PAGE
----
Friends of the San Juans: citizen group formed in 1979 to protect and restore the San Juan Islands and the Salish Sea. Efforts include education; advocacy; citizen engagement;habitat restoration; and protection of water, forest, farmland and endangered species. 

Orca Network: non-profit organization dedicated to raising awareness of the whales of the Pacific Northwest, and the importance of providing them healthy and safe habitats. 

Rights of the Salish Sea/Community Rights San Juan Islands: a nonprofit working to recognize in law the rights of the Salish Sea to exist, thrive, and regenerate vital lifecycles. 

Save Our Wild Salmon: a diverse, nationwide coalition working to restore wild salmon and steelhead to the rivers, streams, and marine waters of the Pacific Northwest for the benefit of the region’s ecology, economy, and culture.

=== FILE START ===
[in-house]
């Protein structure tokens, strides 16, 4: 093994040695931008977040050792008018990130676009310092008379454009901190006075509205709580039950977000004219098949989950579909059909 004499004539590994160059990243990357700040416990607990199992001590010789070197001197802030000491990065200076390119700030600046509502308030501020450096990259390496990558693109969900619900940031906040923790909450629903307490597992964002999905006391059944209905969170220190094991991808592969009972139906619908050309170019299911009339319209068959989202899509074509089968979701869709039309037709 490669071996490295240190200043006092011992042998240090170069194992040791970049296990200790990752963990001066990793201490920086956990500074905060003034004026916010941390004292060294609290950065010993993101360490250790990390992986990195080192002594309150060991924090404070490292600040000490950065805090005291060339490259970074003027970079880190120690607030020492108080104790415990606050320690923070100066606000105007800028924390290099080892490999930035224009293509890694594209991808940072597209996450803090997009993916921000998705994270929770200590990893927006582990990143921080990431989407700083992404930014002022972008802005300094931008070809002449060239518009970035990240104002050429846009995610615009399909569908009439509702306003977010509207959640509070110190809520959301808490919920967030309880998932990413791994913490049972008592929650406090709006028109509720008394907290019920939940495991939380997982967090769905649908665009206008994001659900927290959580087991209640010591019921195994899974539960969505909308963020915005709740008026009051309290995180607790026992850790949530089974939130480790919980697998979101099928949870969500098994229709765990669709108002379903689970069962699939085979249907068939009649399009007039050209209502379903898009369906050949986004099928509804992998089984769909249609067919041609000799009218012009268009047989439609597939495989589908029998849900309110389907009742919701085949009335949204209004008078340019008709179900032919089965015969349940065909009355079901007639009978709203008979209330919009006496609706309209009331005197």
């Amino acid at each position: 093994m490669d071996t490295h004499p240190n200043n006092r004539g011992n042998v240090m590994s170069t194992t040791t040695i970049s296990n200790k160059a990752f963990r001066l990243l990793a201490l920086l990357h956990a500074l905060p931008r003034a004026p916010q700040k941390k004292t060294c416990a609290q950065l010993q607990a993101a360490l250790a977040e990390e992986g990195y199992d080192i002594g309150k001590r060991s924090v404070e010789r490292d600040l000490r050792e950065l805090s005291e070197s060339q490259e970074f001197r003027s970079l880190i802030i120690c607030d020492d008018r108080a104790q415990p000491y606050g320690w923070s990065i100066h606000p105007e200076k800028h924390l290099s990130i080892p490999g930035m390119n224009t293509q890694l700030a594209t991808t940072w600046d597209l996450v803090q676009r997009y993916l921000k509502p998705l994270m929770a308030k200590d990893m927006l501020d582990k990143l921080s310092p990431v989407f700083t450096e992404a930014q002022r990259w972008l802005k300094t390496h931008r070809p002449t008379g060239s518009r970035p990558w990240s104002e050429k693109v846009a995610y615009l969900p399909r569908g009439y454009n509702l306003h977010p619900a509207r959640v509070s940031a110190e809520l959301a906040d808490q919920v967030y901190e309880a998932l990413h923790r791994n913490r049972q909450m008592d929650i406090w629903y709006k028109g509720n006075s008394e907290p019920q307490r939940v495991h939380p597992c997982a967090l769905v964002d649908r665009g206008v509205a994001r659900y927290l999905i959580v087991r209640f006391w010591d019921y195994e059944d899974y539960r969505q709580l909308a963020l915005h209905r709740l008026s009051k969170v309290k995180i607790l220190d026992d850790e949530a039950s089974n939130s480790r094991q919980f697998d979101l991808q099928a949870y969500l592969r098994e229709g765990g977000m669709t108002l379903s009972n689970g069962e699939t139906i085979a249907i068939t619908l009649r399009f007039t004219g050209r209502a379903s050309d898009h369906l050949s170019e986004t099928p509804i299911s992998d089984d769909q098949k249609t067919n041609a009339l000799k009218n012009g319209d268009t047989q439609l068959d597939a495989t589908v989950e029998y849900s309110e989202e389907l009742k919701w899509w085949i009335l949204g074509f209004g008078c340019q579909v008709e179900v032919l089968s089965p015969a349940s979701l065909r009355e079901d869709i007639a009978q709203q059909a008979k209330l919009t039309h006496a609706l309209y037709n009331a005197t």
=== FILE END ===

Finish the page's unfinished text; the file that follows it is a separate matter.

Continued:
SeaDoc Society: founded in 2000, the SeaDoc Society conducts and sponsors scientific research in the inland waters of the Pacific Northwest and translates science into action. 

The Whale Museum: promotes stewardship of whales and the Salish Sea ecosystem through education and research.

Wild Orca: working since 2014 to engage the public and policymakers to recover Southern Resident killer whales. 

~  ~  ~   ~   ~

Can you recommend other books, films, or organizations? If so, please include them in this post’s comments, or email information to me: iris@irisgraville.com. 

*Afterthoughts are my blog version of a practice followed in some Quaker meetings. After meeting for worship ends, people continue in silence for a few more minutes during which they’re invited to share thoughts or reflect on the morning’s worship. I’ve adopted the form here for last-day-of-the-month brief reflections on headlines, quotes, books, previous posts, maybe even bumper stickers and refrigerator magnets.